As a filmmaker, I’ve spent a large part of my career wondering if what I do actually matters. Creating art seems so trivial as I watch doctors helping people re-learn how to walk, soldiers laying down their lives to protect my freedoms, and everyone from farmers to grocery store clerks keeping food on our shelves amidst a global pandemic. Meanwhile, I’m making horror movies … blowing up Styrofoam heads and not exactly scoring any humanitarian awards.
But I’ve recently found my pride. When my father unexpectedly passed away in early 2019, I didn’t know what to do. Desperate for solace and comfort, I put on—of all things—Steve Miner’s “Friday the 13th, Part 2,” a slasher film that I’d grown up loving. The familiarity of it washed over me like the hug I so desperately needed, and somehow gave me the calm I so badly required. After laying my father to rest, I asked friends and family if they’d ever done the same—and almost all of them admitted to a television program or film that gave them consolation during their lives’ most difficult moments. It turns out that art really does matter. Even the silly stuff. It comforts us. It armors us.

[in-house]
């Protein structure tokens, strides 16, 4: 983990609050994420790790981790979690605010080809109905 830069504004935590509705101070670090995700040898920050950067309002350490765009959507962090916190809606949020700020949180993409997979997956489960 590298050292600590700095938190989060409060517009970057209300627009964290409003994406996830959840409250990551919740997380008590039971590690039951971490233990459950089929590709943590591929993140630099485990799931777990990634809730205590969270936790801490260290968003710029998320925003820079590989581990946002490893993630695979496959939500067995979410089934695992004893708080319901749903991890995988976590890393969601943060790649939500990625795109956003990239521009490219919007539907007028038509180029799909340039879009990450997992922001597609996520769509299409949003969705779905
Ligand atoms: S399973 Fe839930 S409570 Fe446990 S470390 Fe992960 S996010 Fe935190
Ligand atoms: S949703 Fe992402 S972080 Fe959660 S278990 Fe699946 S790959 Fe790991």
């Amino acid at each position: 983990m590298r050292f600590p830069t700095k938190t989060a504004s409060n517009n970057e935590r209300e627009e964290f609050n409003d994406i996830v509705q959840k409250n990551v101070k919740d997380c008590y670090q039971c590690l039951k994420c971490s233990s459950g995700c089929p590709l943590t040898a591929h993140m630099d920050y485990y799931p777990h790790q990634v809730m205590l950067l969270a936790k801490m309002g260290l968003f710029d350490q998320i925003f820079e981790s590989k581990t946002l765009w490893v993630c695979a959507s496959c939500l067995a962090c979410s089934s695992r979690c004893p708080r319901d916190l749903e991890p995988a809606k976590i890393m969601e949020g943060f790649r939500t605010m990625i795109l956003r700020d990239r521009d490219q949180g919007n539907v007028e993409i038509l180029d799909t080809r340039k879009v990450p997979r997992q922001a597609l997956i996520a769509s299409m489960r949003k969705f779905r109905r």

“Bob’s Burgers” eased my wife and I through the single most traumatic experience of our lives, and has helped us accept the hand our family was dealt. Ten months after losing them, my wife and I have found ourselves pregnant with Maggie and Flash’s younger sibling—and uncovered hope again, after so much pain.
On May 27th, Katie and I will be sitting in our favorite cinema, watching “The Bob’s Burgers Movie,” wishing it could have been our twins’ first moviegoing experience.
But the truth is that Maggie and Flash will be there—laughing along with mom and dad, grateful that some silly cartoon about family held us all when we needed it most, and saved our family in the process.
We couldn’t have done it without the Belchers.
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